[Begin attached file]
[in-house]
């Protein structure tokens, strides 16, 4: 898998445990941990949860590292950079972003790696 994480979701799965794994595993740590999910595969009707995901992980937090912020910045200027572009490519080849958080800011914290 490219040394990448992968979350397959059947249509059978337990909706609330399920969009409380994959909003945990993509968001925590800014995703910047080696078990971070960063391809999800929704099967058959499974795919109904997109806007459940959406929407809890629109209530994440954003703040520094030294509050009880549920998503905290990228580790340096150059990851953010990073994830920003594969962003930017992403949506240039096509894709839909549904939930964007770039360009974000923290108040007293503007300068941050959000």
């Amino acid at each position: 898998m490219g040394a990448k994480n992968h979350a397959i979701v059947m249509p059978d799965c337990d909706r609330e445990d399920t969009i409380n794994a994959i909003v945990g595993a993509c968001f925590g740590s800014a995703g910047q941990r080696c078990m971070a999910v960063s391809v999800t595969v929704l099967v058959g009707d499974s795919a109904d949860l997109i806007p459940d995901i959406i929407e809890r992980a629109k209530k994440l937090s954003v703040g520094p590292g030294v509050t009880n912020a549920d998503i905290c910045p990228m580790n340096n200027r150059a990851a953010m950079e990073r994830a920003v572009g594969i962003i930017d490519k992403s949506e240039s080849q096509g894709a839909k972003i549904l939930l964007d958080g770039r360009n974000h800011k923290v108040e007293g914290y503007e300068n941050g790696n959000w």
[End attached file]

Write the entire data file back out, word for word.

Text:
[in-house]
């Protein structure tokens, strides 16, 4: 898998445990941990949860590292950079972003790696 994480979701799965794994595993740590999910595969009707995901992980937090912020910045200027572009490519080849958080800011914290 490219040394990448992968979350397959059947249509059978337990909706609330399920969009409380994959909003945990993509968001925590800014995703910047080696078990971070960063391809999800929704099967058959499974795919109904997109806007459940959406929407809890629109209530994440954003703040520094030294509050009880549920998503905290990228580790340096150059990851953010990073994830920003594969962003930017992403949506240039096509894709839909549904939930964007770039360009974000923290108040007293503007300068941050959000």
């Amino acid at each position: 898998m490219g040394a990448k994480n992968h979350a397959i979701v059947m249509p059978d799965c337990d909706r609330e445990d399920t969009i409380n794994a994959i909003v945990g595993a993509c968001f925590g740590s800014a995703g910047q941990r080696c078990m971070a999910v960063s391809v999800t595969v929704l099967v058959g009707d499974s795919a109904d949860l997109i806007p459940d995901i959406i929407e809890r992980a629109k209530k994440l937090s954003v703040g520094p590292g030294v509050t009880n912020a549920d998503i905290c910045p990228m580790n340096n200027r150059a990851a953010m950079e990073r994830a920003v572009g594969i962003i930017d490519k992403s949506e240039s080849q096509g894709a839909k972003i549904l939930l964007d958080g770039r360009n974000h800011k923290v108040e007293g914290y503007e300068n941050g790696n959000w």